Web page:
These last two weeks of Wizards basketball have been weird. Only two games again for the Wizards, which means they’ve now played the least amount of games of any NBA team up to this point. It’s nice to know that they will be well-rested against the competition, and that Bradley Beal didn’t really miss all that much time, but something tells me we need a few games to polish this rotation. Tomorrow the Wizards start a stretch of nine games in two weeks, a stretch that begins with red-hot Indiana and ends with Eastern Conference favorite Cleveland.

So what can the Wizards do to prepare for this?

Over the course of the past week, the Wizards are 2-0, including a blowout win against the Milwaukee Bucks and a grind out victory against the rising Detroit Pistons. Since they lost three in a row earlier this month, the Wizards have won three in a row, replacing them two games above .500.

What’s most impressive is that in three games without Bradley Beal, and one in which he was barely used, the Zards managed to go 3-1, including that one blow out win. How? They are getting incredible production from their bench.


Otto Porter has been the Wizards best starter the last couple of weeks in terms of consistent production and per Basketball-Reference, the best lineup that features Otto Porter surrounds him with Ramon Sessions, Garrett Temple, Jared Dudley, and Nene. All back ups at their respective positions.

Oubre Jr. is Porter’s back up, but as of now Bradley Beal has play more minutes at the three than he has.

That lineup is currently outscoring opponents by 100 points (per 100 possessions), though the sample size is still incredibly small (8:23 of total playing time together). You have to maneuver through eight different lineups before finding the starting unit on that list, currently being out-scored by 11 points per 100 possessions. That sample size? 113 minutes of total playing time together!

Before we react to that, remember that a second unit is generally facing the other team’s second unit, and thus is at an advantage in terms of competition. This is not a problem for the Wizards, but in fact a blessing a lot of teams do not have. If the starters can keep pace with the other starting units, and the bench comes in to blow them out, that not only gives your starts some room for error, but allows you to rest them longer and keep them primed for crunch time. The next two weeks are going to be a real test for the entire roster.

Earlier this season I played with the idea of Dudley vs. Humphries in the starting lineup and so far I’ve agreed with Wittman’s choice to start Humphries. (See: Humphries is a cool guy.) But now that we have a few more minutes under our belt, let’s take a look at the side-by-side again. As always, numbers are based on a per 36 minute basis.

Player A: 9.6 points / 1.5 assists / 6.5 rebounds / 43% from three

Player B: 16 points / 3.9 assists / 10.3 rebounds / 0-1 from three

Player C:  14.2 points / 1.2 assists / 8.5 rebounds / 41% from three

So I threw in a third player for fun, but it’s pretty easy to figure it out who Player B is, Nene, and he has to remain our back-up center because we are that short on big men this year. It’s nice to know we have that there, especially when Gortat gets into foul trouble.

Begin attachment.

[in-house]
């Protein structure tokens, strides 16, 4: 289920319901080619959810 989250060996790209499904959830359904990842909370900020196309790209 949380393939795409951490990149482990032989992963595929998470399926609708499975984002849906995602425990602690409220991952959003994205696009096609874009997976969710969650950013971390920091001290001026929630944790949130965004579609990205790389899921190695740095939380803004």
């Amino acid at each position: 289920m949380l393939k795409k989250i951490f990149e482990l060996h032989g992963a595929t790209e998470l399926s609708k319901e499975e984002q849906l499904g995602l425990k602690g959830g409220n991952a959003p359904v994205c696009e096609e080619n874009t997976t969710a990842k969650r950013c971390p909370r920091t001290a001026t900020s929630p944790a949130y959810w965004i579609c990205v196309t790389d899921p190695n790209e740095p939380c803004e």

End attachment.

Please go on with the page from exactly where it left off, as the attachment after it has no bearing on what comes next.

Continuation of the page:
Between Player A and Player C, I’m inclined to say that Player C is performing better. 5 more points and 2 more rebounds more than makes up for a 2% difference in the three-point percentage. Especially when both are shooting over 40% anyway.

Who is Player C? Kris Humphries, so it appears the Wizards are doing what they should be doing for now.


So Martell Webster is done for the year, and Alan Anderson is still out for while. Two empty roster spots essentially. Instinct tells me to be patient, that Kelly Oubre’s development will come, but remember, we had to wait an entire season before Otto Porter showed up, and with the kind of free agency that’s coming up, the Wizards needs to make a splash in the playoffs NOW. So who could go after or add to bolster the squad?

vasquez-wizards 1. Greivis Vaquez

He’s a sharp shooting guard with size (could potentially play the three in small lineups) and played college ball down the road for Maryland, so he’s familiar with the area. He’s younger than Dudley, but veteran enough that he could still lead in the locker room and on the court. In the scenario here, we’d send Oubre and Dudley to a desperate Clippers team, who’d then ship Lance Stephenson to Portland because they’ve given up on him. Portland would then take on Lance as a project and potential number 2 to Lillard. The Bucks would take CJ McCollum and Mo Harkless as a two-for-one agreement and the Wizards would simply take on Vasquez.

2. Having sent two players away for the price of one, the Wizards could then sign a cheap veteran to help out in a way similar to Dudley. One who’s currently not playing, but I’m sure has something left in the tank. Someone like Danny Granger?

I know, I know, I hate the guy. But sign him to a one year, non-guaranteed deal, and see what he can do. The Heat do this all the time. Look at Birdman and Hassan Whiteside!

It won’t happen, but I don’t see anyone else making suggestions!


Come back Friday for my weekly NBA Power Rankings and Trade Machine Gone Mad, and starting next week, I’m going to alternate HOUSE OF ZARDS with general NBA talk. This way the Wizards play can marinate, and I can talk about other things like why the hell I like the Clippers so much.


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